Wednesday, July 16, 2008

Long shadows


I saw an advertisement several months ago of a man on a concrete bench, and the lighting cast long shadows across the concrete. I thought it was a really nice mix of soft lighting but with the shadows of harder lighting. I wanted to emulate the setup.

1 Vivitar 285hv
set to 1/2 power,
into silver umbrella,
at middle zoom setting (this fills the umbrella with no spill)
light stand was at 2.5 meters height,
light was flush against the wall outside of frame right,
aimed at subject.

The silver umbrella increases the size of the light, so that the lighting and shadows are softer than the bare flash would create. The fact that it's almost flush with the wall is what creates the long shadows. This is also why I wanted to use a construction site. The room had 3 walls, blocking the light from all but the right. This way the flash would work with existing light, though I did use 1/200 sync to bring the ambient down as low as possible. The "rake lighting" would not only create the long shadows, but reveal the texture in the concrete walls.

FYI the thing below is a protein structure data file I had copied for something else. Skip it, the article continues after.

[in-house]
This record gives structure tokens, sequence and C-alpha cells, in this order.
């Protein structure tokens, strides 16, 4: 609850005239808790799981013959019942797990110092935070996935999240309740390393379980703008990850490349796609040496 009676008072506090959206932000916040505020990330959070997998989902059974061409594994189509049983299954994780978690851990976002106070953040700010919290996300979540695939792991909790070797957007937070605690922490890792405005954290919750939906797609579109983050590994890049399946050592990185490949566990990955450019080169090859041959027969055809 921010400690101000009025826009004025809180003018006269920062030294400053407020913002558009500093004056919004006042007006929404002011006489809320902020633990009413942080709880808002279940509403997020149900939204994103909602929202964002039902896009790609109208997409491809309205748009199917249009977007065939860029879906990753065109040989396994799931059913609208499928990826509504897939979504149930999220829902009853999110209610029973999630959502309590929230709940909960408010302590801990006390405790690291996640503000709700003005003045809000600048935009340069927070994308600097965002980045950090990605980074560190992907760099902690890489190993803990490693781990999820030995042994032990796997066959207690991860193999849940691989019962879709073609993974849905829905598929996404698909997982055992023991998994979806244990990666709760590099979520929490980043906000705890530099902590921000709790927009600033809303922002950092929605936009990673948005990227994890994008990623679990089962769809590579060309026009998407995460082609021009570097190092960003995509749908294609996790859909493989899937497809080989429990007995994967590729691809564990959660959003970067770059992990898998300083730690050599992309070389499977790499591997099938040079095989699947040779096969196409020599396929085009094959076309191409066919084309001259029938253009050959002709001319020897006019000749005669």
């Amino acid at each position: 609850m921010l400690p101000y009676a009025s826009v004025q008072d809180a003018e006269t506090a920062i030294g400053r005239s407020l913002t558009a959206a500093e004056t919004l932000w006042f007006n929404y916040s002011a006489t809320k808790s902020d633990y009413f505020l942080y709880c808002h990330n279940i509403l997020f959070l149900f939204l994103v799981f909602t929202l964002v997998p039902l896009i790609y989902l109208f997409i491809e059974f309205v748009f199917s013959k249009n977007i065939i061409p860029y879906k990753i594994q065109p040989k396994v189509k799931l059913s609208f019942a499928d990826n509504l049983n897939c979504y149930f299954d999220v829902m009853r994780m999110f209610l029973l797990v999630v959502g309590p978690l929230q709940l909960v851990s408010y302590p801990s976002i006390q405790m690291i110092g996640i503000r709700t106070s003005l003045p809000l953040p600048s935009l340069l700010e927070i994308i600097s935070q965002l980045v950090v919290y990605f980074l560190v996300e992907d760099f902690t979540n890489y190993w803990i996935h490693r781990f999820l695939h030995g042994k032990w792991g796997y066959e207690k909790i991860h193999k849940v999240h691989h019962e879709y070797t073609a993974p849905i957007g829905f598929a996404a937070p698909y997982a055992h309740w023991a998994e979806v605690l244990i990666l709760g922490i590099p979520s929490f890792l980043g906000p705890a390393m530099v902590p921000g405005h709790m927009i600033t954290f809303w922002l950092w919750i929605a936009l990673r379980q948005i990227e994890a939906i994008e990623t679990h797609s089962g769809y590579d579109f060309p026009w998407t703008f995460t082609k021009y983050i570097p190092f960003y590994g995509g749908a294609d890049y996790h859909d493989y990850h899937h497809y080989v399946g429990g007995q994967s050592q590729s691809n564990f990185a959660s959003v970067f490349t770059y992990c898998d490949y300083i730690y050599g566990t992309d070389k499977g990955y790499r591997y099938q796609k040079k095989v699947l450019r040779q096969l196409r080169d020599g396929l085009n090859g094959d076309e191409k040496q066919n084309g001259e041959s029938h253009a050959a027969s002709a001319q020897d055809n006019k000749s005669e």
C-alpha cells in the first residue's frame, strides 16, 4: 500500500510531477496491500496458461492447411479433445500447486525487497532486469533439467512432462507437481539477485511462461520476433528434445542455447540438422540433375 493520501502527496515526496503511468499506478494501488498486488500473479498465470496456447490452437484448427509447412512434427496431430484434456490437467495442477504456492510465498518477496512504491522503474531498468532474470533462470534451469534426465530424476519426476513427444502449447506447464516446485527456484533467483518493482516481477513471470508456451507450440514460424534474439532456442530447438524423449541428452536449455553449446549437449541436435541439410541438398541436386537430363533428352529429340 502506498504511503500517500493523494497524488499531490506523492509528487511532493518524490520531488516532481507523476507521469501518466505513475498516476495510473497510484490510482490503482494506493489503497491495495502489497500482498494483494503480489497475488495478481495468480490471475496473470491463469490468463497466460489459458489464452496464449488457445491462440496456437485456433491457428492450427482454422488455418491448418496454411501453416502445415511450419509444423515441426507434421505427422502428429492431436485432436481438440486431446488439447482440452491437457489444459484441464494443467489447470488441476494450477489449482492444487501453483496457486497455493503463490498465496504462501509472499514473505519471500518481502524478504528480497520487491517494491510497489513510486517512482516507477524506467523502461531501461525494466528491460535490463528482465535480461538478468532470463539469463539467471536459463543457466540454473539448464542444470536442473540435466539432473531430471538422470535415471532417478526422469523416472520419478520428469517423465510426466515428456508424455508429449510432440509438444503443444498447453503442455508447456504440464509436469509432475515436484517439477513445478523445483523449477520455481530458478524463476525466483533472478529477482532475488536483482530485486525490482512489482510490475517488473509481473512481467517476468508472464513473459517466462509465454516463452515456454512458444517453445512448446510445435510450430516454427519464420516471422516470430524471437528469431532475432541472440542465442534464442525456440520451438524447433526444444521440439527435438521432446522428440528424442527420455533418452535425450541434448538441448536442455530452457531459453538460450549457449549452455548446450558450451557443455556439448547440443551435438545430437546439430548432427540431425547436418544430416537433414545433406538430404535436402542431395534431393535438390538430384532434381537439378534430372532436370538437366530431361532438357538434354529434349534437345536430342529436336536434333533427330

The whole shoot was quite short, as I had an idea in mind, and as soon as I hit it, I was satisfied. If I were to do it again I might experiment with a snooted second light aimed just at her head from the left side.

Post processing was fairly basic. I masked out the white pipe and reduced it's exposure. It was drawing too much attention, and since it was so close to the flash, it was the brightest thing in the scene. Now that attention was squarely on the model, I used a curves layer to play up the translucency of her skin, locking down the red channel in the highlights and deep shadows, but boosting it in the transitional shadow area. This helped to make her look extra alive and vibrant in a setting of inorganic materials.

Full set
A few more shots from the shoot:

elin_model-4 elin_model-3

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